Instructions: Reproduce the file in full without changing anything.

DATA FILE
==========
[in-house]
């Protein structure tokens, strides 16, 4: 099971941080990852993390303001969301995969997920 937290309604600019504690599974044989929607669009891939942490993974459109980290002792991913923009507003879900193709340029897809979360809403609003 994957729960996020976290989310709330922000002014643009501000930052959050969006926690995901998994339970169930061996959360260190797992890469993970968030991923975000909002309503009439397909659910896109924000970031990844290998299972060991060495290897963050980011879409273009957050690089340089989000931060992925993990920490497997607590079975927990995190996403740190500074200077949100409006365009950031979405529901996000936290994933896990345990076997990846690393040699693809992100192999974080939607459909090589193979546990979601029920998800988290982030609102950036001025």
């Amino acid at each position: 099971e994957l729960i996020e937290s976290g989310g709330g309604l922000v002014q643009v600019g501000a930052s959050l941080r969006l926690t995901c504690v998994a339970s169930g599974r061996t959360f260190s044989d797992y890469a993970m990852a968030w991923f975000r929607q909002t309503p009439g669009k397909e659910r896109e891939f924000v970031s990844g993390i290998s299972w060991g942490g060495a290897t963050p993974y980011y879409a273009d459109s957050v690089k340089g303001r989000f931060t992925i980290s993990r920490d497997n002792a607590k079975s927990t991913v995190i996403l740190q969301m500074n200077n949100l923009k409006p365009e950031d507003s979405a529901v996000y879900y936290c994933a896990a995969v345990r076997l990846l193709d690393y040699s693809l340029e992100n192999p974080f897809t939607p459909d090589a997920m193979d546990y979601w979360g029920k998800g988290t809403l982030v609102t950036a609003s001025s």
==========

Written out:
[in-house]
């Protein structure tokens, strides 16, 4: 099971941080990852993390303001969301995969997920 937290309604600019504690599974044989929607669009891939942490993974459109980290002792991913923009507003879900193709340029897809979360809403609003 994957729960996020976290989310709330922000002014643009501000930052959050969006926690995901998994339970169930061996959360260190797992890469993970968030991923975000909002309503009439397909659910896109924000970031990844290998299972060991060495290897963050980011879409273009957050690089340089989000931060992925993990920490497997607590079975927990995190996403740190500074200077949100409006365009950031979405529901996000936290994933896990345990076997990846690393040699693809992100192999974080939607459909090589193979546990979601029920998800988290982030609102950036001025």
């Amino acid at each position: 099971e994957l729960i996020e937290s976290g989310g709330g309604l922000v002014q643009v600019g501000a930052s959050l941080r969006l926690t995901c504690v998994a339970s169930g599974r061996t959360f260190s044989d797992y890469a993970m990852a968030w991923f975000r929607q909002t309503p009439g669009k397909e659910r896109e891939f924000v970031s990844g993390i290998s299972w060991g942490g060495a290897t963050p993974y980011y879409a273009d459109s957050v690089k340089g303001r989000f931060t992925i980290s993990r920490d497997n002792a607590k079975s927990t991913v995190i996403l740190q969301m500074n200077n949100l923009k409006p365009e950031d507003s979405a529901v996000y879900y936290c994933a896990a995969v345990r076997l990846l193709d690393y040699s693809l340029e992100n192999p974080f897809t939607p459909d090589a997920m193979d546990y979601w979360g029920k998800g988290t809403l982030v609102t950036a609003s001025s």